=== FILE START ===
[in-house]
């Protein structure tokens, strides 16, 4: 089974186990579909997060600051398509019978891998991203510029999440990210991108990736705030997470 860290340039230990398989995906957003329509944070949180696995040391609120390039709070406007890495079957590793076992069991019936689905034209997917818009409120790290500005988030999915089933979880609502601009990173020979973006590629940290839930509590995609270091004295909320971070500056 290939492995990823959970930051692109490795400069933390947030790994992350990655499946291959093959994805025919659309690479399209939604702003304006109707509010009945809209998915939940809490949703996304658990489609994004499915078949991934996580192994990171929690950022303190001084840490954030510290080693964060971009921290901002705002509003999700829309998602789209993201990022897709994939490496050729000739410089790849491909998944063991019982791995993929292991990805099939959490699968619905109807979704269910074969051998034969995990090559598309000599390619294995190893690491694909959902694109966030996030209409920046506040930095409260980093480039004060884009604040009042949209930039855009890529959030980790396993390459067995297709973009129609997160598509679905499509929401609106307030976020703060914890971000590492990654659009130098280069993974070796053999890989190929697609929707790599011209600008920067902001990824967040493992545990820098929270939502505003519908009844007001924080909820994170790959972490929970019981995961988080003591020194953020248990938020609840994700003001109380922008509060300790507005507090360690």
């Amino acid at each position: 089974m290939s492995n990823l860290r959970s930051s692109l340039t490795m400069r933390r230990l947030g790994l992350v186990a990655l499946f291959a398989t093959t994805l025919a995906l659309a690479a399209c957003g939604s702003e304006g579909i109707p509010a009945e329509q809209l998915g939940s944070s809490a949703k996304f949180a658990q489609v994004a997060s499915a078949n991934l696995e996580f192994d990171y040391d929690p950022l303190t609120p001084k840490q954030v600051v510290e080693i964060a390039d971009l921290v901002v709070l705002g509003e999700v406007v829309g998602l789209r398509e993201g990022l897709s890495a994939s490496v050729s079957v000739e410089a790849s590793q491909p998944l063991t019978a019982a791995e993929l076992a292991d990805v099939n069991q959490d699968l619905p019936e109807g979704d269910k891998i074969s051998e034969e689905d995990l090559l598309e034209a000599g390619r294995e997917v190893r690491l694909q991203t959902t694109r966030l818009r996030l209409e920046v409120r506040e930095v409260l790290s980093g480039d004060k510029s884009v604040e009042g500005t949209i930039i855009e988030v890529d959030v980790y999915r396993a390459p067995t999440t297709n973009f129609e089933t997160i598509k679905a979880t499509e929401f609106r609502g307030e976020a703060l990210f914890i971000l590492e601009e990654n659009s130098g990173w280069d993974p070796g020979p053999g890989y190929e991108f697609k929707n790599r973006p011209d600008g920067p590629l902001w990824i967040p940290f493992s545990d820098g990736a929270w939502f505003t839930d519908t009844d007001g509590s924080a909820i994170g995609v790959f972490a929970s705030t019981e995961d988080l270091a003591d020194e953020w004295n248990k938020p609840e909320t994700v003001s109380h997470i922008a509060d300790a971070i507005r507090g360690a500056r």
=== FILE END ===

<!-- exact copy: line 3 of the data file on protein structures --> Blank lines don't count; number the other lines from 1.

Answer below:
């Amino acid at each position: 089974m290939s492995n990823l860290r959970s930051s692109l340039t490795m400069r933390r230990l947030g790994l992350v186990a990655l499946f291959a398989t093959t994805l025919a995906l659309a690479a399209c957003g939604s702003e304006g579909i109707p509010a009945e329509q809209l998915g939940s944070s809490a949703k996304f949180a658990q489609v994004a997060s499915a078949n991934l696995e996580f192994d990171y040391d929690p950022l303190t609120p001084k840490q954030v600051v510290e080693i964060a390039d971009l921290v901002v709070l705002g509003e999700v406007v829309g998602l789209r398509e993201g990022l897709s890495a994939s490496v050729s079957v000739e410089a790849s590793q491909p998944l063991t019978a019982a791995e993929l076992a292991d990805v099939n069991q959490d699968l619905p019936e109807g979704d269910k891998i074969s051998e034969e689905d995990l090559l598309e034209a000599g390619r294995e997917v190893r690491l694909q991203t959902t694109r966030l818009r996030l209409e920046v409120r506040e930095v409260l790290s980093g480039d004060k510029s884009v604040e009042g500005t949209i930039i855009e988030v890529d959030v980790y999915r396993a390459p067995t999440t297709n973009f129609e089933t997160i598509k679905a979880t499509e929401f609106r609502g307030e976020a703060l990210f914890i971000l590492e601009e990654n659009s130098g990173w280069d993974p070796g020979p053999g890989y190929e991108f697609k929707n790599r973006p011209d600008g920067p590629l902001w990824i967040p940290f493992s545990d820098g990736a929270w939502f505003t839930d519908t009844d007001g509590s924080a909820i994170g995609v790959f972490a929970s705030t019981e995961d988080l270091a003591d020194e953020w004295n248990k938020p609840e909320t994700v003001s109380h997470i922008a509060d300790a971070i507005r507090g360690a500056r």